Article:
, and Jupiter's moon Io
Io (moon)
Io ) is the innermost of the four Galilean moons of the planet Jupiter and, with a diameter of , the fourth-largest moon in the Solar System. It was named after the mythological character of Io, a priestess of Hera who became one of the lovers of Zeus....


When the gravitational force acting on a slope exceeds its resisting force, slope failure (mass wasting) occurs. The slope material's strength and cohesion
Cohesion (chemistry)
Cohesion or cohesive attraction or cohesive force is the action or property of like molecules sticking together, being mutually attractive...

 and the amount of internal friction between material help maintain the slope's stability and are known collectively as the slope's shear strength
Shear strength (soil)
Shear strength is a term used in soil mechanics to describe the magnitude of the shear stress that a soil can sustain. The shear resistance of soil is a result of friction and interlocking of particles, and possibly cementation or bonding at particle contacts. Due to interlocking, particulate...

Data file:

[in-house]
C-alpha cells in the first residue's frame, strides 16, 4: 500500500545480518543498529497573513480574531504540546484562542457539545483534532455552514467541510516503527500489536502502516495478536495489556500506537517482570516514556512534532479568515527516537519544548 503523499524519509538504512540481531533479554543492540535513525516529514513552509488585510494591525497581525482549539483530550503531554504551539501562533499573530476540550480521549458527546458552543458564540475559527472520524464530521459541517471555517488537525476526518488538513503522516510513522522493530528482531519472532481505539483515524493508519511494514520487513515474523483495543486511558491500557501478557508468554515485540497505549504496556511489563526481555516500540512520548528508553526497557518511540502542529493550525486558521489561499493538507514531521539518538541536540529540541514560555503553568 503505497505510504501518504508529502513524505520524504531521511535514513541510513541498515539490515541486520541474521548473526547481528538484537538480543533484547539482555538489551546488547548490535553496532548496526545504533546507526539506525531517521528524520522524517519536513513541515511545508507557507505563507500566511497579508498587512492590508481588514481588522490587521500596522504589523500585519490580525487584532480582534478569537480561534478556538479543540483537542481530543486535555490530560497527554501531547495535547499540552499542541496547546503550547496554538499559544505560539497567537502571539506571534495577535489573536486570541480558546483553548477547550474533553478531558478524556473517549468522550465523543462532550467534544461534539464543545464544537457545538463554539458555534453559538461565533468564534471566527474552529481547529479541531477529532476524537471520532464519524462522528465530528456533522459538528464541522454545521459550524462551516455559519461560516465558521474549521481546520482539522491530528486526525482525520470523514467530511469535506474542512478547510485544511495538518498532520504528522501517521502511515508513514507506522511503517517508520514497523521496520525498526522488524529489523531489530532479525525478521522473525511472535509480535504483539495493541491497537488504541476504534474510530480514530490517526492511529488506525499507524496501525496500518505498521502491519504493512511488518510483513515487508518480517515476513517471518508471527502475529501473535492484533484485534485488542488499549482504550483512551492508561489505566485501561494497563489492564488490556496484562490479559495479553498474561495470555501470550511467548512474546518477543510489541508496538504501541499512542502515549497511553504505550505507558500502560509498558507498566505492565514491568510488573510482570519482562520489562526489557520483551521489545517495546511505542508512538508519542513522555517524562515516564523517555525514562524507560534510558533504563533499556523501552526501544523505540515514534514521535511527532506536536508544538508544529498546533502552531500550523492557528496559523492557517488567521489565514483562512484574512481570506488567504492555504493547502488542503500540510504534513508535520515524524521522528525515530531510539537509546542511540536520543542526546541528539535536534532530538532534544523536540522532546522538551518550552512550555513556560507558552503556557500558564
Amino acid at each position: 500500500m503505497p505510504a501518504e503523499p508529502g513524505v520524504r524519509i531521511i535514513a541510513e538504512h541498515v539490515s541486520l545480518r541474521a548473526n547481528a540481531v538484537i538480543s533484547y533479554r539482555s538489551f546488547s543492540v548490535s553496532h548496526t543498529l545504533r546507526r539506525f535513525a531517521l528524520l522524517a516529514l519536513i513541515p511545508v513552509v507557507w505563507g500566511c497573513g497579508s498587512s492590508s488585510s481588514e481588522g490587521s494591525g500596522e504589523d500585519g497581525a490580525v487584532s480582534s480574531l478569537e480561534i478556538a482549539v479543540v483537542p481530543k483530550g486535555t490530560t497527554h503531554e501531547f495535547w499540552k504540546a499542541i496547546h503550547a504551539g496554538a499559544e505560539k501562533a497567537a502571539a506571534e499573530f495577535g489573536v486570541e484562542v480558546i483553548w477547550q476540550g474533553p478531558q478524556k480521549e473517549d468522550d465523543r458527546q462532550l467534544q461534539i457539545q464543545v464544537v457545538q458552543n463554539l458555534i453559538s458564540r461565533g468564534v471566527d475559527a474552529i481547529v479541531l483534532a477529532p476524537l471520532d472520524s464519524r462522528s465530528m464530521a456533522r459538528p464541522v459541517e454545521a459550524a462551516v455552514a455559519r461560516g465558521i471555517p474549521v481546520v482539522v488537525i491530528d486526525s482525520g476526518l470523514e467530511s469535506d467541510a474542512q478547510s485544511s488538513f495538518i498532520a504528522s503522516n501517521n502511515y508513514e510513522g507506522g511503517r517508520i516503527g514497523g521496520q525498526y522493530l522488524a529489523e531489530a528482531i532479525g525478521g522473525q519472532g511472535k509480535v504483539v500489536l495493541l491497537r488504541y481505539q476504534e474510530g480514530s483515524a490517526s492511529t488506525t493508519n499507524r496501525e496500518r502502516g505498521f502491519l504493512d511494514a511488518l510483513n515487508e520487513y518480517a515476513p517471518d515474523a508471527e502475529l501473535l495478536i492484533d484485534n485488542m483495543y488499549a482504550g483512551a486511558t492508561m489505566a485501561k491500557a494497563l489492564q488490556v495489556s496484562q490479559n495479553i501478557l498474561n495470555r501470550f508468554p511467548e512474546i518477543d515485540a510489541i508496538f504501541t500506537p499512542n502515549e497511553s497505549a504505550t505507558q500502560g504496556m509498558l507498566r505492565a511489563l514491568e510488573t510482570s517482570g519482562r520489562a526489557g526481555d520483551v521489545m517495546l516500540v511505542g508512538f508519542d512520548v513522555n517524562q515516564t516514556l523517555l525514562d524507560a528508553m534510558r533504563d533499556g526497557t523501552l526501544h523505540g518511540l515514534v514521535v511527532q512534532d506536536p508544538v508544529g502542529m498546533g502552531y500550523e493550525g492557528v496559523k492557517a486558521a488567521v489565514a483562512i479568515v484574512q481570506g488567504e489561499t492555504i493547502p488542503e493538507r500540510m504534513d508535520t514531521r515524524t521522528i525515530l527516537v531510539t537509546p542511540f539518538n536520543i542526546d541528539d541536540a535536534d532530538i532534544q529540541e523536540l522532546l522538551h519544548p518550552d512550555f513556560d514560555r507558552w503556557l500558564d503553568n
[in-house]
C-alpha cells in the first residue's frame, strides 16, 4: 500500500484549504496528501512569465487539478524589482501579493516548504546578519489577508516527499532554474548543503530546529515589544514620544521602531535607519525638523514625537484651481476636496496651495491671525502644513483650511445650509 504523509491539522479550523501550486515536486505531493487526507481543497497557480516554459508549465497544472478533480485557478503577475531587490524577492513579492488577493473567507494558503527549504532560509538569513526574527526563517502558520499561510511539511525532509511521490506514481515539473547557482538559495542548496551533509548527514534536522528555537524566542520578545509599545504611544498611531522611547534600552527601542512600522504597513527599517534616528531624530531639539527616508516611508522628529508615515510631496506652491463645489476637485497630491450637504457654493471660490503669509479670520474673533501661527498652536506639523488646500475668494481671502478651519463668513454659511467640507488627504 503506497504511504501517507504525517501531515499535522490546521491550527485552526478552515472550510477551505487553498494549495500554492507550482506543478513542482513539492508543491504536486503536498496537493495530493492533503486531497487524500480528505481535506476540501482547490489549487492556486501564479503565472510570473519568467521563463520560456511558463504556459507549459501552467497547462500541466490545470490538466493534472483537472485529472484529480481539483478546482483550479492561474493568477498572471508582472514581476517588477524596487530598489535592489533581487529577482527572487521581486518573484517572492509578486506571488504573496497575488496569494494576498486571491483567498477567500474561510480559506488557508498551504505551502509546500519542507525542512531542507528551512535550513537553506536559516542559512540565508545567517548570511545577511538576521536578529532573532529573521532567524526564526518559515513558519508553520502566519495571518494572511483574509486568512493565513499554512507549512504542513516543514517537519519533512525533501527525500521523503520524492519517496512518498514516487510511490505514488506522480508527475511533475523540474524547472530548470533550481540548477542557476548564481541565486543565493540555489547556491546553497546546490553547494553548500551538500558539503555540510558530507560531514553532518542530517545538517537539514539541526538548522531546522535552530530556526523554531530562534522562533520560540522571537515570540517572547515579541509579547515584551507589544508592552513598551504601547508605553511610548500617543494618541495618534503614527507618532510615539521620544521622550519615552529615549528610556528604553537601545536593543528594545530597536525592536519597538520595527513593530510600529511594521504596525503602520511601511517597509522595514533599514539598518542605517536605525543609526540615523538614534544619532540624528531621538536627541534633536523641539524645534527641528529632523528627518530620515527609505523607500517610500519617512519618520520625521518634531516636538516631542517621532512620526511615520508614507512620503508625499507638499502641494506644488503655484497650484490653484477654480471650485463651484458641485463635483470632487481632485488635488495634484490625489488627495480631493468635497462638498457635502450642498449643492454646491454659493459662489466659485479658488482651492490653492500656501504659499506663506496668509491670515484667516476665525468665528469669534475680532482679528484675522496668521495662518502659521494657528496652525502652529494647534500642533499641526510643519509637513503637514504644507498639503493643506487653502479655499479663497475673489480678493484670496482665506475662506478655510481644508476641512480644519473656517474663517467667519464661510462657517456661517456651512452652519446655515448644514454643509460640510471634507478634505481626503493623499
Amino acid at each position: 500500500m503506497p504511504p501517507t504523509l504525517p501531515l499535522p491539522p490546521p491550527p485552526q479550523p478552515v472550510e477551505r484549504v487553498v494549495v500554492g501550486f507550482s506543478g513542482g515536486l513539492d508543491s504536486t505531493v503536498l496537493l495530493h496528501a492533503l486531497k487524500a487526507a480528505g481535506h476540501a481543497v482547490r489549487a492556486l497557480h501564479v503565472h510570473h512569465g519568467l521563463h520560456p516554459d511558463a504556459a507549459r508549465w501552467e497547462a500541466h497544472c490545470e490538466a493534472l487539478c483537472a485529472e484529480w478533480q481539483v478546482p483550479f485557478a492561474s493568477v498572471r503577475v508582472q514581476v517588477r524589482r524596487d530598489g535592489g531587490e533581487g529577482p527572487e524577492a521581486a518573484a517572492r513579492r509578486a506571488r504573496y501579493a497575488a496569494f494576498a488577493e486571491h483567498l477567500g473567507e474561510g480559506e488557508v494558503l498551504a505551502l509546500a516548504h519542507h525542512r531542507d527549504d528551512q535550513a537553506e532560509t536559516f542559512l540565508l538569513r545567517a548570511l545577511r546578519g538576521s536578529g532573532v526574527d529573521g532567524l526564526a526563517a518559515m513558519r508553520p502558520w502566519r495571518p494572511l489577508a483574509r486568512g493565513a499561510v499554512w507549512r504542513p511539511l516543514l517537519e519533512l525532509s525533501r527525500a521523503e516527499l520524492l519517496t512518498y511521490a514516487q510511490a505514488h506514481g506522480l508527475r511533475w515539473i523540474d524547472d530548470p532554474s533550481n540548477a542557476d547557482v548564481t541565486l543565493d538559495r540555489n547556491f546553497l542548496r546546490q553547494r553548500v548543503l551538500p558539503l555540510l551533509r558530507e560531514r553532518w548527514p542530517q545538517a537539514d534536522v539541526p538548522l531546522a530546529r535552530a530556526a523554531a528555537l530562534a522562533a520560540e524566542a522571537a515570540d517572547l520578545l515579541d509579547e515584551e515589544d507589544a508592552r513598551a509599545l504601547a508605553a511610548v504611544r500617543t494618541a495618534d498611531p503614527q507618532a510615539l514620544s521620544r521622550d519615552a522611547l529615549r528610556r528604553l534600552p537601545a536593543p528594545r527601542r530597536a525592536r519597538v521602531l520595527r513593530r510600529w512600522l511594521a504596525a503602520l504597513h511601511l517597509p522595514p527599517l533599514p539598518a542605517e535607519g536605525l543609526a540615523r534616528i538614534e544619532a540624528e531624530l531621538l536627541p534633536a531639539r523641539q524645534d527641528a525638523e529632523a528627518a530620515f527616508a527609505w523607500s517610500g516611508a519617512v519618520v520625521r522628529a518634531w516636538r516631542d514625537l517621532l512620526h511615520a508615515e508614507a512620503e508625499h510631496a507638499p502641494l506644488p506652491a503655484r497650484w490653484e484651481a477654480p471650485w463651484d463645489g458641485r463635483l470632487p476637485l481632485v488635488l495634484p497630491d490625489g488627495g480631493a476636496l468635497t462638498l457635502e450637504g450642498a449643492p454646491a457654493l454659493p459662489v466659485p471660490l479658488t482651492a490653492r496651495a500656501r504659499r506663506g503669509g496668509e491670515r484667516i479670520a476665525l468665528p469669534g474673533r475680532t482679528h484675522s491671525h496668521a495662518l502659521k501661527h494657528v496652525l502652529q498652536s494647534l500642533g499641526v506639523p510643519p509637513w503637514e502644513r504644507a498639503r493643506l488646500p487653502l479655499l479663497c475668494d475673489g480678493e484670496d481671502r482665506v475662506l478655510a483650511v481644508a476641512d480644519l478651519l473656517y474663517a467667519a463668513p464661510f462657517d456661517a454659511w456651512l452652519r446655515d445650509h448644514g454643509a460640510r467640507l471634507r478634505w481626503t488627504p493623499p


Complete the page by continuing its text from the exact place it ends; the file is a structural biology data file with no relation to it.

. The steepest angle that a cohesionless slope can maintain without losing its stability is known as its angle of repose
Angle of repose
The angle of repose or, more precisely, the critical angle of repose, of a granular material is the steepest angle of descent or dip of the slope relative to the horizontal plane when material on the slope face is on the verge of sliding. This angle is in the range 0°–90°.When bulk granular...

. When a slope possesses this angle, its shear strength perfectly counterbalances the force of gravity acting upon it.

Mass wasting may occur at a very slow rate, particularly in areas that are very dry or those areas that receive sufficient rainfall such that vegetation has stabilized the surface. It may also occur at very high speed, such as in rock slides or landslides, with disastrous consequences, both immediate and delayed, e.g., resulting from the formation of landslide dam